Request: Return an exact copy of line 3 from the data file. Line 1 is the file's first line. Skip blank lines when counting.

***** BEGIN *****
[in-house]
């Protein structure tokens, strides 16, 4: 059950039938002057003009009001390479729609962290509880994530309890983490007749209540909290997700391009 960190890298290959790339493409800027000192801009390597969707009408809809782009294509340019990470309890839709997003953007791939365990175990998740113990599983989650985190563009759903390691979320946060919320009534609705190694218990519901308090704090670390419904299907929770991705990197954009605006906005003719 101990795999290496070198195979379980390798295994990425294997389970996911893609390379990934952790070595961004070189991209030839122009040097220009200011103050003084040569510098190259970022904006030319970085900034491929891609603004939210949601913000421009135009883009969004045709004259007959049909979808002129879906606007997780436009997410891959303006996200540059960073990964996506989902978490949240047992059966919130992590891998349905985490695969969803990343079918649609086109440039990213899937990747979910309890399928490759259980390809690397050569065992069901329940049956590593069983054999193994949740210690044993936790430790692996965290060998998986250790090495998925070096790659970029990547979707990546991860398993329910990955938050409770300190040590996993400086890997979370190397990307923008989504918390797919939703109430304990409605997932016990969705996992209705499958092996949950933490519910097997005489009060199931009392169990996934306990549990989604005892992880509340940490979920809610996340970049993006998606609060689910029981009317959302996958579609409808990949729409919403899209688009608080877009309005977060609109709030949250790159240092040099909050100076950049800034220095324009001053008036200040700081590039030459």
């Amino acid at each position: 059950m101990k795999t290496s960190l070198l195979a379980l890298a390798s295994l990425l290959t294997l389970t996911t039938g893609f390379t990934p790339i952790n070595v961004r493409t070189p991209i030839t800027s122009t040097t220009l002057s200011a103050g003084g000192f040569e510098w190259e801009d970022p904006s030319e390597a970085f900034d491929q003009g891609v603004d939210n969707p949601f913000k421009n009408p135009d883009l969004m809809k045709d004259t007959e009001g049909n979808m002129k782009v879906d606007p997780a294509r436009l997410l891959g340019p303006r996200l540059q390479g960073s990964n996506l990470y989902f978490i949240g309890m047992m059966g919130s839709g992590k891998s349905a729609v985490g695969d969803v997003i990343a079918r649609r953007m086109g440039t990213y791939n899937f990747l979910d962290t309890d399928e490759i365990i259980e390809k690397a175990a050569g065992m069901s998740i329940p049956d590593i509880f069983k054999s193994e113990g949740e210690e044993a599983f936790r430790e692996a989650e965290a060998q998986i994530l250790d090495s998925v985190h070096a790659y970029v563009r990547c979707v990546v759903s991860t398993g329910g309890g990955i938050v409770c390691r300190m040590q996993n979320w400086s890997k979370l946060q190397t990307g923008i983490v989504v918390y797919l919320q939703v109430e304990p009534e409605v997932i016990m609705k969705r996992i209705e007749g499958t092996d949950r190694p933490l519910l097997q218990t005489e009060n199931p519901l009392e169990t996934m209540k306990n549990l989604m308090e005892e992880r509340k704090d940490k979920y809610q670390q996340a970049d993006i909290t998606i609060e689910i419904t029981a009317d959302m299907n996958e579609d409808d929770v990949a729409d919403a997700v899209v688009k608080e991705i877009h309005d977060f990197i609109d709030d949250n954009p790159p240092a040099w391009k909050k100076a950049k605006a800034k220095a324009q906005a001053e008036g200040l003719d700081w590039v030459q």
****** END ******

């Amino acid at each position: 059950m101990k795999t290496s960190l070198l195979a379980l890298a390798s295994l990425l290959t294997l389970t996911t039938g893609f390379t990934p790339i952790n070595v961004r493409t070189p991209i030839t800027s122009t040097t220009l002057s200011a103050g003084g000192f040569e510098w190259e801009d970022p904006s030319e390597a970085f900034d491929q003009g891609v603004d939210n969707p949601f913000k421009n009408p135009d883009l969004m809809k045709d004259t007959e009001g049909n979808m002129k782009v879906d606007p997780a294509r436009l997410l891959g340019p303006r996200l540059q390479g960073s990964n996506l990470y989902f978490i949240g309890m047992m059966g919130s839709g992590k891998s349905a729609v985490g695969d969803v997003i990343a079918r649609r953007m086109g440039t990213y791939n899937f990747l979910d962290t309890d399928e490759i365990i259980e390809k690397a175990a050569g065992m069901s998740i329940p049956d590593i509880f069983k054999s193994e113990g949740e210690e044993a599983f936790r430790e692996a989650e965290a060998q998986i994530l250790d090495s998925v985190h070096a790659y970029v563009r990547c979707v990546v759903s991860t398993g329910g309890g990955i938050v409770c390691r300190m040590q996993n979320w400086s890997k979370l946060q190397t990307g923008i983490v989504v918390y797919l919320q939703v109430e304990p009534e409605v997932i016990m609705k969705r996992i209705e007749g499958t092996d949950r190694p933490l519910l097997q218990t005489e009060n199931p519901l009392e169990t996934m209540k306990n549990l989604m308090e005892e992880r509340k704090d940490k979920y809610q670390q996340a970049d993006i909290t998606i609060e689910i419904t029981a009317d959302m299907n996958e579609d409808d929770v990949a729409d919403a997700v899209v688009k608080e991705i877009h309005d977060f990197i609109d709030d949250n954009p790159p240092a040099w391009k909050k100076a950049k605006a800034k220095a324009q906005a001053e008036g200040l003719d700081w590039v030459q």